I just received a press release from my friends at the North American Meat Institute (NAMI) regarding the 20th anniversary edition of the “Animal Handling Guidelines,” and I’m of two minds.
For one, it represents two decades of remarkable advances in improving the welfare of livestock. I was there when edition No. 1 first hit the streets and remember the controversy it created. Fortunately, most people who originally viewed it with alarm have now accepted it as the right thing to do.
On the other hand, I have to ask, “What took so long?”
It’s a petty complaint, I guess. Driven in part by the Animal Handling Conference — an annual event in Kansas City, Mo., that has been a tremendous influence in both spreading the “gospel” as well as advancing the cause — the industry has moved light years ahead in its practices since the late 1990s.
The original guidelines were written by Colorado State University professor of animal behavior Dr. Temple Grandin, working with NAMI’s Animal Welfare Committee. She developed the industry’s audit system, too, in 1997.
According to the NAMI press release, “Dr. Grandin said, ‘You manage what you measure.’ By measuring objective criteria like animal vocalizations, falls, the use of prods to move animals, effective stunning and other objective criteria, she argued that (meat) plants could evaluate their animal handling practices, identify problems and drive continuous improvement. The institute agreed with her view and invited her to write it.”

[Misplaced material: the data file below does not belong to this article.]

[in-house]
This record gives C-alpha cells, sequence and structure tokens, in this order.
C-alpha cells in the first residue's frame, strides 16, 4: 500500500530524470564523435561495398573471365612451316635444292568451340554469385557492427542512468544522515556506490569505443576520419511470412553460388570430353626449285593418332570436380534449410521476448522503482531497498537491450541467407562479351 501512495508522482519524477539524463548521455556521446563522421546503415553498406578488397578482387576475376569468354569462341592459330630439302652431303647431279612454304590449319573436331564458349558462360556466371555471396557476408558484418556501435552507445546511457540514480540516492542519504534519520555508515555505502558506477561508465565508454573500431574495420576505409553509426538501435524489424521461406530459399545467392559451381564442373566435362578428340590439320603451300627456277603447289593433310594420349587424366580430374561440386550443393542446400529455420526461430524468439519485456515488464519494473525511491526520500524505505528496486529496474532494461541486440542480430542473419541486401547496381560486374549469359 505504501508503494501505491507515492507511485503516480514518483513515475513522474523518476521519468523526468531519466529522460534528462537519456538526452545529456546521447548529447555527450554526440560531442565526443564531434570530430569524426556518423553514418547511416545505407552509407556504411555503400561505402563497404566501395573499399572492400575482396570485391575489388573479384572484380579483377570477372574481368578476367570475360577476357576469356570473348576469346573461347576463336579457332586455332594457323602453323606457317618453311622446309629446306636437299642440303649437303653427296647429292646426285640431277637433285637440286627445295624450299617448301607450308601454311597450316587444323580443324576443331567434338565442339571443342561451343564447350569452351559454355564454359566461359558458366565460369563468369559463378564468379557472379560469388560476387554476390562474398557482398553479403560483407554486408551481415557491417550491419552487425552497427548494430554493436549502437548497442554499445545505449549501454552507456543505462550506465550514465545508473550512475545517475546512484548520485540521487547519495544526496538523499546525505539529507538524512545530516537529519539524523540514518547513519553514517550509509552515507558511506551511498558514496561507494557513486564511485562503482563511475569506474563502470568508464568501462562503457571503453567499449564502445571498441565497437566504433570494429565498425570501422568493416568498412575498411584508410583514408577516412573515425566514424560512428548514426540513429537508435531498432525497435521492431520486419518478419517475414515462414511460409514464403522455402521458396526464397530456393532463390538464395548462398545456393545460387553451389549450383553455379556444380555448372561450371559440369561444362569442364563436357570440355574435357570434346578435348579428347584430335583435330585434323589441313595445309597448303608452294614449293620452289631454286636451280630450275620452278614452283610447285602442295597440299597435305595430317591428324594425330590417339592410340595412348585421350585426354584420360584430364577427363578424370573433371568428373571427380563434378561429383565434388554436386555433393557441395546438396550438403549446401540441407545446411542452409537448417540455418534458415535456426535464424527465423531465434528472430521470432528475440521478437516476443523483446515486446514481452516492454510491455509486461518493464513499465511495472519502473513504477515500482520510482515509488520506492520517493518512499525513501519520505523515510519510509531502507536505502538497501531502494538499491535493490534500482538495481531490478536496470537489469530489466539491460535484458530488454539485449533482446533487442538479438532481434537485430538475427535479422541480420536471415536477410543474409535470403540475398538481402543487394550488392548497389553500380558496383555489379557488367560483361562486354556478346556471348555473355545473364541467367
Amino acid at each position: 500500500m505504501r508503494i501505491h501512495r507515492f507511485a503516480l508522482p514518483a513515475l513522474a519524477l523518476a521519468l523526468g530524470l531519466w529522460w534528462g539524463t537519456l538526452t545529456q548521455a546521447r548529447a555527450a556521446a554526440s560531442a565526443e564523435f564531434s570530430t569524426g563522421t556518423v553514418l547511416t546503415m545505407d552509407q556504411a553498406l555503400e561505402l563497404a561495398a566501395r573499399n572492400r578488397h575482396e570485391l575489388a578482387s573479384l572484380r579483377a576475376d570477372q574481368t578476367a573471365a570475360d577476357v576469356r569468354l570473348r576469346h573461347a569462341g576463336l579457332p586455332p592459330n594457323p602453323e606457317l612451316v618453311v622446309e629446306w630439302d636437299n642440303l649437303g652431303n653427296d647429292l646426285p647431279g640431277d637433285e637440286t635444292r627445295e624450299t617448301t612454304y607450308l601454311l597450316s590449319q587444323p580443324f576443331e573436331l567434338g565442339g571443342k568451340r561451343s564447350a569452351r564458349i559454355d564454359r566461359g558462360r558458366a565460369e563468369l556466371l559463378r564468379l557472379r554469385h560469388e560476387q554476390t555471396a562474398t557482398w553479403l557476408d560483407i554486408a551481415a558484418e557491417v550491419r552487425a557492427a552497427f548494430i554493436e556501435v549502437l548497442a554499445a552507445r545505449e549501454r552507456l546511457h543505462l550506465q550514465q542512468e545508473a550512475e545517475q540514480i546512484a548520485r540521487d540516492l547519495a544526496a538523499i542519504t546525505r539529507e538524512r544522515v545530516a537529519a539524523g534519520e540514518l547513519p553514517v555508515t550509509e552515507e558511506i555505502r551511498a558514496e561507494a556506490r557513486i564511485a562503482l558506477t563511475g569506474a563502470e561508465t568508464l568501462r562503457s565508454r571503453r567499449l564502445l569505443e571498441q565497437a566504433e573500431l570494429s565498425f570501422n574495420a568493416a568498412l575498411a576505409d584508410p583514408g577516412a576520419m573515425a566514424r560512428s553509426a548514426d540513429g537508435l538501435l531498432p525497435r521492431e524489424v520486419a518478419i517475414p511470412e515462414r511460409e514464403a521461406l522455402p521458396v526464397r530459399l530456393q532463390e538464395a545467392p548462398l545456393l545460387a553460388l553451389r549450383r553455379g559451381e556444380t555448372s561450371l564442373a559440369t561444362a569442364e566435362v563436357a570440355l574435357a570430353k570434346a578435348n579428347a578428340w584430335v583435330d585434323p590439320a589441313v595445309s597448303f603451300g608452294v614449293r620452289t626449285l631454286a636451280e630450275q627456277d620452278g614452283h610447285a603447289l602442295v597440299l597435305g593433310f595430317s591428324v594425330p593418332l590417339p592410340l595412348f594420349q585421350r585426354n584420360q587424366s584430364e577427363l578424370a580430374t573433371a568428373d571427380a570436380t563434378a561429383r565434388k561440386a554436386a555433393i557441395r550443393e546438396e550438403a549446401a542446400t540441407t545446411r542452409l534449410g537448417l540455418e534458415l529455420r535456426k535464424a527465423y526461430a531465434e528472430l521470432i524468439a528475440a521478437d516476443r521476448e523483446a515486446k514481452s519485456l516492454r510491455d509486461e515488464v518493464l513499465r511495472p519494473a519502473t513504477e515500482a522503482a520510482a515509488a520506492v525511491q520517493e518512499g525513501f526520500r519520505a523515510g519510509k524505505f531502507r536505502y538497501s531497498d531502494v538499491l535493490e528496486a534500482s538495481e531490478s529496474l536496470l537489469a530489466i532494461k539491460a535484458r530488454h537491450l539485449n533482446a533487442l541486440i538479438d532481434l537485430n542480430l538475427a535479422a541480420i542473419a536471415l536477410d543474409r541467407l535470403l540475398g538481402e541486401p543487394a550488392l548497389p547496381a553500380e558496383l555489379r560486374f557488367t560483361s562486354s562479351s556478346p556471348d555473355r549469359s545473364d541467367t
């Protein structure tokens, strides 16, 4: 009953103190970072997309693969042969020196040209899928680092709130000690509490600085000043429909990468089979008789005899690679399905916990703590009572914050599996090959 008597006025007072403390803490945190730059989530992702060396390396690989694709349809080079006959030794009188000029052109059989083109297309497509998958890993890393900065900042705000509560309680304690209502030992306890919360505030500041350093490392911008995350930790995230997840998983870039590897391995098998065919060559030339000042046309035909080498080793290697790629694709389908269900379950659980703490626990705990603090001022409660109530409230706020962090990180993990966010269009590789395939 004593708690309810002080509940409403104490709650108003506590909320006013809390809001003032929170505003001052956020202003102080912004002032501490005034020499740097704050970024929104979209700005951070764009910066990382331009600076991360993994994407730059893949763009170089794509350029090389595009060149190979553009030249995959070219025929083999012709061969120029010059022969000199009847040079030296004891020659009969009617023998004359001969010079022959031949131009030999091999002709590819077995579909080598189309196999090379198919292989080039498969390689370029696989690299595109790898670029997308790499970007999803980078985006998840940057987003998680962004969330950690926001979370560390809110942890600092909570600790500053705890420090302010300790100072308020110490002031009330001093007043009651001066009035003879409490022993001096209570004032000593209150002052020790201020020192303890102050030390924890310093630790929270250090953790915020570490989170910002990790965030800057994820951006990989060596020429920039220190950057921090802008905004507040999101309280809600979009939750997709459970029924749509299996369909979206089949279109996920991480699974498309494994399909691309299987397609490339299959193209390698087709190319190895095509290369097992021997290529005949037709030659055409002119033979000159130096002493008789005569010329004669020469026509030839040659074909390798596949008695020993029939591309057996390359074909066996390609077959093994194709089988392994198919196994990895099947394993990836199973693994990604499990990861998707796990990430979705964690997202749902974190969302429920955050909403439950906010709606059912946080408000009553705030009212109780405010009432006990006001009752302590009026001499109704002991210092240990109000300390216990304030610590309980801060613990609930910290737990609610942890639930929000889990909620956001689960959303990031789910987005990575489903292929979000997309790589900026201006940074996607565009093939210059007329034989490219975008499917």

“It’s been wonderful to watch meat plants embrace the audit throughout the last two decades and to see the measurable improvements that have occurred in animal care and handling,” Grandin said. “Together with our annual Animal Handling Conference , the audit has helped elevate the importance of good animal handling and professionalized the role of those who handle livestock during transport and at the plants.”
Adele Douglass, executive director of Human Farm Animal Care, a leading animal welfare nonprofit that counts Grandin as a board member, acknowledged Grandin’s role in improving the care and handling of livestock. She noted that “Grandin’s knowledge and influence have been significant factors in the progress we’ve made over the past 20 years.”
Important changes in the 2017 edition of the guidelines include a small boost in the efficiency of captive bolt stunners: The acceptable stunning accuracy score has been increased from 95% to 96%.
Plants that use carbon dioxide stunning or head-only reversible electric stunning should consider auditing insensibility both prior to bleed and on the rail.
Perhaps feeling the pressure to highlight the rules for handling non-ambulatory livestock — there have been several widely reported scandals in the past few years — the guidelines placed more emphasis on insisting that ambulatory livestock should never be moved over non-ambulatory livestock.
Reacting to another problem that has proven newsworthy recently, the transportation audit will now ask whether the plant had documented training for its employees on properly receiving animals. Training must also lead to a significantly reduced acceptable level of prodding at unloading — from 25% or less to 10% or less.
The bottom line: The public is becoming more aware of how food reaches the table. Any form of animal abuse, real or imagined, will not be tolerated.
NAMI’s more aggressive approach to the problem, as shown in the 20th edition of its handling guidelines, is a perfect rallying point for a concerned industry.
*Chuck Jolley is president of Jolley & Associates, a marketing and public relations firm that concentrates on the food industry.